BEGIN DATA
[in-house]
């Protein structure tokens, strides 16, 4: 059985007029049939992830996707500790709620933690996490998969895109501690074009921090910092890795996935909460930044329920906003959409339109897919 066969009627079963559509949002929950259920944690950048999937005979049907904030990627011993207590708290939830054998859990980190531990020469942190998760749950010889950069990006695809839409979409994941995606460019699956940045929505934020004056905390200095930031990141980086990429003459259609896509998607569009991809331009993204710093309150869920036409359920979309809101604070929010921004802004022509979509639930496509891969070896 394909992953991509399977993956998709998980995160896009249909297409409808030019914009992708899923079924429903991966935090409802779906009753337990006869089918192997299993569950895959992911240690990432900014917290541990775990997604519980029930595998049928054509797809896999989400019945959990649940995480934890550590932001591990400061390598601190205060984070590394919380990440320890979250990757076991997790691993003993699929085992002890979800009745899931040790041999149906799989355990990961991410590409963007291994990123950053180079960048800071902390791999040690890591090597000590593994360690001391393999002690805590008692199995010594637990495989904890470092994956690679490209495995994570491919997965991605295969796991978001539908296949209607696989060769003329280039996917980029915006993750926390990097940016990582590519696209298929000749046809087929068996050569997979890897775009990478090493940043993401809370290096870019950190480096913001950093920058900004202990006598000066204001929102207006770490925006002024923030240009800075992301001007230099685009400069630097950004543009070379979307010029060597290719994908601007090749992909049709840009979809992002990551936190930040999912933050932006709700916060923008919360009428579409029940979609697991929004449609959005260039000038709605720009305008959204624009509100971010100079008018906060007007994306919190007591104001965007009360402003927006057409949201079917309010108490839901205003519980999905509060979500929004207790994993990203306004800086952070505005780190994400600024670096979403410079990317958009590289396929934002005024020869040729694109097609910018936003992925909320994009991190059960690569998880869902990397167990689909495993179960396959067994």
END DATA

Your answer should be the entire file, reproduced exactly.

[in-house]
């Protein structure tokens, strides 16, 4: 059985007029049939992830996707500790709620933690996490998969895109501690074009921090910092890795996935909460930044329920906003959409339109897919 066969009627079963559509949002929950259920944690950048999937005979049907904030990627011993207590708290939830054998859990980190531990020469942190998760749950010889950069990006695809839409979409994941995606460019699956940045929505934020004056905390200095930031990141980086990429003459259609896509998607569009991809331009993204710093309150869920036409359920979309809101604070929010921004802004022509979509639930496509891969070896 394909992953991509399977993956998709998980995160896009249909297409409808030019914009992708899923079924429903991966935090409802779906009753337990006869089918192997299993569950895959992911240690990432900014917290541990775990997604519980029930595998049928054509797809896999989400019945959990649940995480934890550590932001591990400061390598601190205060984070590394919380990440320890979250990757076991997790691993003993699929085992002890979800009745899931040790041999149906799989355990990961991410590409963007291994990123950053180079960048800071902390791999040690890591090597000590593994360690001391393999002690805590008692199995010594637990495989904890470092994956690679490209495995994570491919997965991605295969796991978001539908296949209607696989060769003329280039996917980029915006993750926390990097940016990582590519696209298929000749046809087929068996050569997979890897775009990478090493940043993401809370290096870019950190480096913001950093920058900004202990006598000066204001929102207006770490925006002024923030240009800075992301001007230099685009400069630097950004543009070379979307010029060597290719994908601007090749992909049709840009979809992002990551936190930040999912933050932006709700916060923008919360009428579409029940979609697991929004449609959005260039000038709605720009305008959204624009509100971010100079008018906060007007994306919190007591104001965007009360402003927006057409949201079917309010108490839901205003519980999905509060979500929004207790994993990203306004800086952070505005780190994400600024670096979403410079990317958009590289396929934002005024020869040729694109097609910018936003992925909320994009991190059960690569998880869902990397167990689909495993179960396959067994």